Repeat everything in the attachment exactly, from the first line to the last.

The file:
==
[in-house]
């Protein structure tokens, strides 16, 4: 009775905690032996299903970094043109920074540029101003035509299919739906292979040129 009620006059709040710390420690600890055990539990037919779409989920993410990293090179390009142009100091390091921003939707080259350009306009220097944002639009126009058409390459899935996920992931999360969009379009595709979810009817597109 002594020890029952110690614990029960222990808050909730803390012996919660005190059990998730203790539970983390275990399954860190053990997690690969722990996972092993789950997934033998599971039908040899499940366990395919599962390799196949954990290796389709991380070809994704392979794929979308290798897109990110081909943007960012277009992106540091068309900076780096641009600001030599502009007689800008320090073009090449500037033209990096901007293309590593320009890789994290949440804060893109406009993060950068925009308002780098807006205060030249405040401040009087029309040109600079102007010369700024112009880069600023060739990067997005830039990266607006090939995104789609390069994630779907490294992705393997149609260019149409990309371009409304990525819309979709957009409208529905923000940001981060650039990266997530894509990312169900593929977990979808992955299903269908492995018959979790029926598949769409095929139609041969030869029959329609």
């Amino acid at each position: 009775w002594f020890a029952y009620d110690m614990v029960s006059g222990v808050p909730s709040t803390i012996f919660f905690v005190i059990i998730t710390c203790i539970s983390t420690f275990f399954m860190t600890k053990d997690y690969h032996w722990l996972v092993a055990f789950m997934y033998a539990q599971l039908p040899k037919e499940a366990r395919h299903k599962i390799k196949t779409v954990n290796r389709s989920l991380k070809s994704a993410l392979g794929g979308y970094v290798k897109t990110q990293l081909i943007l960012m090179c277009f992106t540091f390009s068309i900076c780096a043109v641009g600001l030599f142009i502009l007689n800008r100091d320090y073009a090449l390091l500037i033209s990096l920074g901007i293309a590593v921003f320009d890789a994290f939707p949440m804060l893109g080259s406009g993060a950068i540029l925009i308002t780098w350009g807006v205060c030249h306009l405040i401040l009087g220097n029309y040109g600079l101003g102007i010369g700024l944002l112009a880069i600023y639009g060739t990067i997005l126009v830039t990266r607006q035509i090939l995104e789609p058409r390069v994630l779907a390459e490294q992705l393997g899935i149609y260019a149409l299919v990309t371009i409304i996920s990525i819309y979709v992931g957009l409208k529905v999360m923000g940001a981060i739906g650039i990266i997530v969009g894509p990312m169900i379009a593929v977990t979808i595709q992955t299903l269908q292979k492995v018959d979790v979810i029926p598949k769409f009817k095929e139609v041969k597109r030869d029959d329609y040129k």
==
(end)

[in-house]
């Protein structure tokens, strides 16, 4: 009775905690032996299903970094043109920074540029101003035509299919739906292979040129 009620006059709040710390420690600890055990539990037919779409989920993410990293090179390009142009100091390091921003939707080259350009306009220097944002639009126009058409390459899935996920992931999360969009379009595709979810009817597109 002594020890029952110690614990029960222990808050909730803390012996919660005190059990998730203790539970983390275990399954860190053990997690690969722990996972092993789950997934033998599971039908040899499940366990395919599962390799196949954990290796389709991380070809994704392979794929979308290798897109990110081909943007960012277009992106540091068309900076780096641009600001030599502009007689800008320090073009090449500037033209990096901007293309590593320009890789994290949440804060893109406009993060950068925009308002780098807006205060030249405040401040009087029309040109600079102007010369700024112009880069600023060739990067997005830039990266607006090939995104789609390069994630779907490294992705393997149609260019149409990309371009409304990525819309979709957009409208529905923000940001981060650039990266997530894509990312169900593929977990979808992955299903269908492995018959979790029926598949769409095929139609041969030869029959329609």
């Amino acid at each position: 009775w002594f020890a029952y009620d110690m614990v029960s006059g222990v808050p909730s709040t803390i012996f919660f905690v005190i059990i998730t710390c203790i539970s983390t420690f275990f399954m860190t600890k053990d997690y690969h032996w722990l996972v092993a055990f789950m997934y033998a539990q599971l039908p040899k037919e499940a366990r395919h299903k599962i390799k196949t779409v954990n290796r389709s989920l991380k070809s994704a993410l392979g794929g979308y970094v290798k897109t990110q990293l081909i943007l960012m090179c277009f992106t540091f390009s068309i900076c780096a043109v641009g600001l030599f142009i502009l007689n800008r100091d320090y073009a090449l390091l500037i033209s990096l920074g901007i293309a590593v921003f320009d890789a994290f939707p949440m804060l893109g080259s406009g993060a950068i540029l925009i308002t780098w350009g807006v205060c030249h306009l405040i401040l009087g220097n029309y040109g600079l101003g102007i010369g700024l944002l112009a880069i600023y639009g060739t990067i997005l126009v830039t990266r607006q035509i090939l995104e789609p058409r390069v994630l779907a390459e490294q992705l393997g899935i149609y260019a149409l299919v990309t371009i409304i996920s990525i819309y979709v992931g957009l409208k529905v999360m923000g940001a981060i739906g650039i990266i997530v969009g894509p990312m169900i379009a593929v977990t979808i595709q992955t299903l269908q292979k492995v018959d979790v979810i029926p598949k769409f009817k095929e139609v041969k597109r030869d029959d329609y040129k």